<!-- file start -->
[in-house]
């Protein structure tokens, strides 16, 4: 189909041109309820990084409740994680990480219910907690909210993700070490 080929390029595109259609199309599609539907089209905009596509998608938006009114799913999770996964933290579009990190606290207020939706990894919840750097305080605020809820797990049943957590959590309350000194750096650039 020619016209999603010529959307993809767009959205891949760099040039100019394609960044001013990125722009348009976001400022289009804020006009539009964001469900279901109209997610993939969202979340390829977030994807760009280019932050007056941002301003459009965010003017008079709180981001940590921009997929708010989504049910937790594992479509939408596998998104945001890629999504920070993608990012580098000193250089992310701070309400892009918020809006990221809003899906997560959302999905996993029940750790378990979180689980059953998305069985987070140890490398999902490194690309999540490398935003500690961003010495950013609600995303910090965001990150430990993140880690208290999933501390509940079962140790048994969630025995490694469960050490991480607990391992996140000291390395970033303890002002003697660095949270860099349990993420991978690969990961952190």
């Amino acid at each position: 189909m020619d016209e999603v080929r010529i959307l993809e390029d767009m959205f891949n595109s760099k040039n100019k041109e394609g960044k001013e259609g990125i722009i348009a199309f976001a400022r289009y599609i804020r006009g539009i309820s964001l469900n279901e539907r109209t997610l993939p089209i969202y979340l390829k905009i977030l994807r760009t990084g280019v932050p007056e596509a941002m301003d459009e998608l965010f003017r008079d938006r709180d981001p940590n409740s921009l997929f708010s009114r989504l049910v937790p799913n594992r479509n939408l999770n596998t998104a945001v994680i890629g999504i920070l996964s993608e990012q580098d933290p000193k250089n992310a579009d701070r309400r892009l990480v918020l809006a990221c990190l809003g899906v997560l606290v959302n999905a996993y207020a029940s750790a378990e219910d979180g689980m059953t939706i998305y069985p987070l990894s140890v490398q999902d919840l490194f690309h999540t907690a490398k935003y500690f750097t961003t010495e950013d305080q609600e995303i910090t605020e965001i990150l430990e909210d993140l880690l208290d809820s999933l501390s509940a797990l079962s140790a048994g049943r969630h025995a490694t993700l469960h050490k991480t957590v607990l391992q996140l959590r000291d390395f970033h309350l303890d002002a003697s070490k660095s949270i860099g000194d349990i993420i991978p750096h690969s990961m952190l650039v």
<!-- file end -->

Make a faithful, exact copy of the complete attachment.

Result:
[in-house]
């Protein structure tokens, strides 16, 4: 189909041109309820990084409740994680990480219910907690909210993700070490 080929390029595109259609199309599609539907089209905009596509998608938006009114799913999770996964933290579009990190606290207020939706990894919840750097305080605020809820797990049943957590959590309350000194750096650039 020619016209999603010529959307993809767009959205891949760099040039100019394609960044001013990125722009348009976001400022289009804020006009539009964001469900279901109209997610993939969202979340390829977030994807760009280019932050007056941002301003459009965010003017008079709180981001940590921009997929708010989504049910937790594992479509939408596998998104945001890629999504920070993608990012580098000193250089992310701070309400892009918020809006990221809003899906997560959302999905996993029940750790378990979180689980059953998305069985987070140890490398999902490194690309999540490398935003500690961003010495950013609600995303910090965001990150430990993140880690208290999933501390509940079962140790048994969630025995490694469960050490991480607990391992996140000291390395970033303890002002003697660095949270860099349990993420991978690969990961952190």
């Amino acid at each position: 189909m020619d016209e999603v080929r010529i959307l993809e390029d767009m959205f891949n595109s760099k040039n100019k041109e394609g960044k001013e259609g990125i722009i348009a199309f976001a400022r289009y599609i804020r006009g539009i309820s964001l469900n279901e539907r109209t997610l993939p089209i969202y979340l390829k905009i977030l994807r760009t990084g280019v932050p007056e596509a941002m301003d459009e998608l965010f003017r008079d938006r709180d981001p940590n409740s921009l997929f708010s009114r989504l049910v937790p799913n594992r479509n939408l999770n596998t998104a945001v994680i890629g999504i920070l996964s993608e990012q580098d933290p000193k250089n992310a579009d701070r309400r892009l990480v918020l809006a990221c990190l809003g899906v997560l606290v959302n999905a996993y207020a029940s750790a378990e219910d979180g689980m059953t939706i998305y069985p987070l990894s140890v490398q999902d919840l490194f690309h999540t907690a490398k935003y500690f750097t961003t010495e950013d305080q609600e995303i910090t605020e965001i990150l430990e909210d993140l880690l208290d809820s999933l501390s509940a797990l079962s140790a048994g049943r969630h025995a490694t993700l469960h050490k991480t957590v607990l391992q996140l959590r000291d390395f970033h309350l303890d002002a003697s070490k660095s949270i860099g000194d349990i993420i991978p750096h690969s990961m952190l650039v």